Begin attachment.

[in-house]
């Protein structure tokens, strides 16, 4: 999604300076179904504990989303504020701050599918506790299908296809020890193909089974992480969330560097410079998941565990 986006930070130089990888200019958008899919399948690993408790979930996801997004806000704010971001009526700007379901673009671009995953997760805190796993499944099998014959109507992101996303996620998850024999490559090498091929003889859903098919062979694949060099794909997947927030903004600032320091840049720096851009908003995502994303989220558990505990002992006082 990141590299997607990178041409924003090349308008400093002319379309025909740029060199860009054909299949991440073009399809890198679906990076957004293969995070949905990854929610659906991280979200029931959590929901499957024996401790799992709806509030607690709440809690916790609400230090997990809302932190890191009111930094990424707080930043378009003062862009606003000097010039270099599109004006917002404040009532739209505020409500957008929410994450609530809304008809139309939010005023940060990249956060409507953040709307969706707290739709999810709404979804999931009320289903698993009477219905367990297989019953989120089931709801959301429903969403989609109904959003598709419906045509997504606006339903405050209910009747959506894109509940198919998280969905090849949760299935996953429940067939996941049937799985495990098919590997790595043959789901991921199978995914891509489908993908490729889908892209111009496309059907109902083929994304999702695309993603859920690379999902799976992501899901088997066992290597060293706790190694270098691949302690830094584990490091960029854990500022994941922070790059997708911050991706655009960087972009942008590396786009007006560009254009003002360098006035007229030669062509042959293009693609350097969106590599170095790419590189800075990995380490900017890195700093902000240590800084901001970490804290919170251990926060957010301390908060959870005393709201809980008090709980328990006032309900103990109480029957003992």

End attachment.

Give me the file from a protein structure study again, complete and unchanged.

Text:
[in-house]
């Protein structure tokens, strides 16, 4: 999604300076179904504990989303504020701050599918506790299908296809020890193909089974992480969330560097410079998941565990 986006930070130089990888200019958008899919399948690993408790979930996801997004806000704010971001009526700007379901673009671009995953997760805190796993499944099998014959109507992101996303996620998850024999490559090498091929003889859903098919062979694949060099794909997947927030903004600032320091840049720096851009908003995502994303989220558990505990002992006082 990141590299997607990178041409924003090349308008400093002319379309025909740029060199860009054909299949991440073009399809890198679906990076957004293969995070949905990854929610659906991280979200029931959590929901499957024996401790799992709806509030607690709440809690916790609400230090997990809302932190890191009111930094990424707080930043378009003062862009606003000097010039270099599109004006917002404040009532739209505020409500957008929410994450609530809304008809139309939010005023940060990249956060409507953040709307969706707290739709999810709404979804999931009320289903698993009477219905367990297989019953989120089931709801959301429903969403989609109904959003598709419906045509997504606006339903405050209910009747959506894109509940198919998280969905090849949760299935996953429940067939996941049937799985495990098919590997790595043959789901991921199978995914891509489908993908490729889908892209111009496309059907109902083929994304999702695309993603859920690379999902799976992501899901088997066992290597060293706790190694270098691949302690830094584990490091960029854990500022994941922070790059997708911050991706655009960087972009942008590396786009007006560009254009003002360098006035007229030669062509042959293009693609350097969106590599170095790419590189800075990995380490900017890195700093902000240590800084901001970490804290919170251990926060957010301390908060959870005393709201809980008090709980328990006032309900103990109480029957003992």